4. In the final portion of the lesson (one class is suggested) go over the answers the students filled in on the Trade Route Matrix. Ask one group to show the route that they reconstructed for how a certain item was transported from point A to point B and which diseases may have been unwittingly transmitted in the process by using a large world map or an overhead of the world map given to the students to chart the routes of trade. Always ask if the class found more than one possible route or more than one disease that many have gone along for the ride. Compare the routes and the probable diseases that traveled along with the goods and/or people.

There are a number of key concepts that can be reviewed to tie up the various strings of thought in this lesson. First, we often think of the Medieval world as isolated and backwards. When we look at the vast amount of trade that was taking place we realize that this is erroneous. A wonderful array of goods was available for those who had the means to purchase them. And while the pace may have been slower than it is today, the various regions of the world were still very much in contact with each other. This meant that diseases from one area of the world could be transported to another, though the vector of their transmission might have been a mystery to the medieval physician. Ask the students to remember the reading selection from The Year of Wonders that they encountered in the first week of English for this unit. What possible diseases might have ravaged the small town that was described? Would the inhabitants of the place have understood what had hit them or have had any idea of how to combat the infection?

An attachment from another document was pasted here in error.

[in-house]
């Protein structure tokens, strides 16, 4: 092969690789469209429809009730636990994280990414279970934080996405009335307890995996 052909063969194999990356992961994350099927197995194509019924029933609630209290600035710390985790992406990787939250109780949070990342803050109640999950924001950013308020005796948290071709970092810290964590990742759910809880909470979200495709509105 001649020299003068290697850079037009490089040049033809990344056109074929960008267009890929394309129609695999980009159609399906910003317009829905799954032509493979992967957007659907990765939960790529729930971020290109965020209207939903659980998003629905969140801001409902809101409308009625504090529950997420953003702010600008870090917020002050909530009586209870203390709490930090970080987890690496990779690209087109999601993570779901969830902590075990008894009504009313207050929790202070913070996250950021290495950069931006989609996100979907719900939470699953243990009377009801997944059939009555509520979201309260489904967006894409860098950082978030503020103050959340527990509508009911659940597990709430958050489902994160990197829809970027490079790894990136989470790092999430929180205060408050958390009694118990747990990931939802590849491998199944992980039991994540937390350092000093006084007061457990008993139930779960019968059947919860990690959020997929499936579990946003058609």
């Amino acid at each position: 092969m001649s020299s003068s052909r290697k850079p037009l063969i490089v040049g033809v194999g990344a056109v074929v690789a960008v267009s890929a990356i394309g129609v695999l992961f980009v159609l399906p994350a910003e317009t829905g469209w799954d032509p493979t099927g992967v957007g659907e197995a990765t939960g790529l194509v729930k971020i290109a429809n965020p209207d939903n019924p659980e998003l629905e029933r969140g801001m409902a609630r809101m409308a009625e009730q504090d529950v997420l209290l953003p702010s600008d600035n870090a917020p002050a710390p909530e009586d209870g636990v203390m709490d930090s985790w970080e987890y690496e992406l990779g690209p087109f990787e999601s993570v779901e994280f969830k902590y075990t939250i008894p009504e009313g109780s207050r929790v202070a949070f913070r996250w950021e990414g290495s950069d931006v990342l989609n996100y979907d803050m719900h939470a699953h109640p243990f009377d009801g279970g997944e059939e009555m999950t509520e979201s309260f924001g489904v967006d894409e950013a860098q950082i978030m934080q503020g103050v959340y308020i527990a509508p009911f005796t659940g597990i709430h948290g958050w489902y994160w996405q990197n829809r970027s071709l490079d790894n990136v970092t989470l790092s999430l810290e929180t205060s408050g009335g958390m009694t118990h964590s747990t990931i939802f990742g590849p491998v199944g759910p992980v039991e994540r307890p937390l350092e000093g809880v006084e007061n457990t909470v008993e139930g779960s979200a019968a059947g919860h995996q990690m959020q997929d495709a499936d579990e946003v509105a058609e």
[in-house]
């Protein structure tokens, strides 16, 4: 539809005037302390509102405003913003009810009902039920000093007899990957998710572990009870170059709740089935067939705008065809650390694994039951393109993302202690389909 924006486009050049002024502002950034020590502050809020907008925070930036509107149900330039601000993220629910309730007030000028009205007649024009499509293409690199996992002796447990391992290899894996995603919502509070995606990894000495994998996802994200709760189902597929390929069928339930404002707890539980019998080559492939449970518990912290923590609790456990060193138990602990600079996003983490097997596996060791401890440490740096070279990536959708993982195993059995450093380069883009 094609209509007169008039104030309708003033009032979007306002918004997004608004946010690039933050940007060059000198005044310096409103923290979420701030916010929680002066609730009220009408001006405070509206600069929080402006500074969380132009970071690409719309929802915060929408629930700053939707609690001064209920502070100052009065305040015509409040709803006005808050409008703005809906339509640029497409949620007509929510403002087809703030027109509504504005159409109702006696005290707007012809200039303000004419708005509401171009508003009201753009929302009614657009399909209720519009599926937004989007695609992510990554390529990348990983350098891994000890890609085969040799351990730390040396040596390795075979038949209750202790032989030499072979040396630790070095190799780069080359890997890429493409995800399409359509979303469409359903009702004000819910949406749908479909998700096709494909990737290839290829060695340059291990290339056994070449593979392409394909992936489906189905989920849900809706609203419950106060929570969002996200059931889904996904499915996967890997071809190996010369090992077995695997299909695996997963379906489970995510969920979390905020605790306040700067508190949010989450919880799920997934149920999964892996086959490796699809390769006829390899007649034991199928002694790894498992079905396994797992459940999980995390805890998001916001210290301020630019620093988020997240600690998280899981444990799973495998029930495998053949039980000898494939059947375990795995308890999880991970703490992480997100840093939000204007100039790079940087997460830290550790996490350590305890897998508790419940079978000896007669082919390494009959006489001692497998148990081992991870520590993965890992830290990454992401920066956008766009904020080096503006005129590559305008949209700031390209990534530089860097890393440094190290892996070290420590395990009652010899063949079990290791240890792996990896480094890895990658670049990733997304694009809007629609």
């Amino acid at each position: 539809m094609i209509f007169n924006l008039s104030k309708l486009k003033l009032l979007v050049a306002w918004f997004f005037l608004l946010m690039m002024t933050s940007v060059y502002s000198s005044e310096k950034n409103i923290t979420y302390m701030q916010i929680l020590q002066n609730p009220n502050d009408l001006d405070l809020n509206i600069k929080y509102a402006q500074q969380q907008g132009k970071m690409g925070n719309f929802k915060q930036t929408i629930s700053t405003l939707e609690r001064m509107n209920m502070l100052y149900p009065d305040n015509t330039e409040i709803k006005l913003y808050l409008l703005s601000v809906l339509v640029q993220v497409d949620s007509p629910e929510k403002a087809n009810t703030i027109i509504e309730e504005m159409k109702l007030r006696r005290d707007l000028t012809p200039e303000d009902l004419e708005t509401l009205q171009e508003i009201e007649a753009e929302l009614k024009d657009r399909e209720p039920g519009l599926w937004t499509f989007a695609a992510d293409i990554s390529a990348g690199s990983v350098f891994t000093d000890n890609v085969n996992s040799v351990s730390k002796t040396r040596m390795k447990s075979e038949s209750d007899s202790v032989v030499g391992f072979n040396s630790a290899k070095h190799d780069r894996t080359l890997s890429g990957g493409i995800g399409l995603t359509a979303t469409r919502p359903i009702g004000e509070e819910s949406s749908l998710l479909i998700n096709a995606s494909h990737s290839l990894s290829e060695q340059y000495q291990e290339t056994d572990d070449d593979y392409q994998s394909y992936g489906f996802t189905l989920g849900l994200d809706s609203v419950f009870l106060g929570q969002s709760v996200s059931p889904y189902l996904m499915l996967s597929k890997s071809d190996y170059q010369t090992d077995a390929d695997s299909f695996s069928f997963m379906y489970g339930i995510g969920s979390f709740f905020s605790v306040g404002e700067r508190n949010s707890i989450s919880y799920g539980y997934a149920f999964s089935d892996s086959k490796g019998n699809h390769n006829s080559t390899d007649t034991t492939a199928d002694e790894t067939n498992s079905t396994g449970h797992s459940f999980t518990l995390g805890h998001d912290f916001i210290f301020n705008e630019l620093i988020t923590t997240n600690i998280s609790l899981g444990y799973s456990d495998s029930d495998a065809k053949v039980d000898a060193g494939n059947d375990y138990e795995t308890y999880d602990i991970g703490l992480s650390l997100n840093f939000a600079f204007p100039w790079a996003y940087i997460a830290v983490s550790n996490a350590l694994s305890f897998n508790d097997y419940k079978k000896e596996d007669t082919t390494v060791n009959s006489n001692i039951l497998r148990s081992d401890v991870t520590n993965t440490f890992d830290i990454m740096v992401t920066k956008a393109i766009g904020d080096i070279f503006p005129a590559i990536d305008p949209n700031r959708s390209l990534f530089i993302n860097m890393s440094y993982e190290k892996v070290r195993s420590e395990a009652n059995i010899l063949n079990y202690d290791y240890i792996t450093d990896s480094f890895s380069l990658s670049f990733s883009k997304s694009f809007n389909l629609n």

Embedded Assessment
Students learning in this lesson should be assessed by the quality and frequency of responses in the class discussions at the beginning and end of the lesson, by the amount of engagement in the group work, and by the quality of the written work on the Trade Routes lesson matrix.


PULSE is a project of the Community Outreach and Education Program of the Southwest Environmental Health Sciences Center and is funded by:

NIH/NCRR award #16260-01A1
The Community Outreach and Education Program is part of the Southwest Environmental Health Sciences Center: an NIEHS Award


Supported by NIEHS grant # ES06694

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Last update: November 10, 2009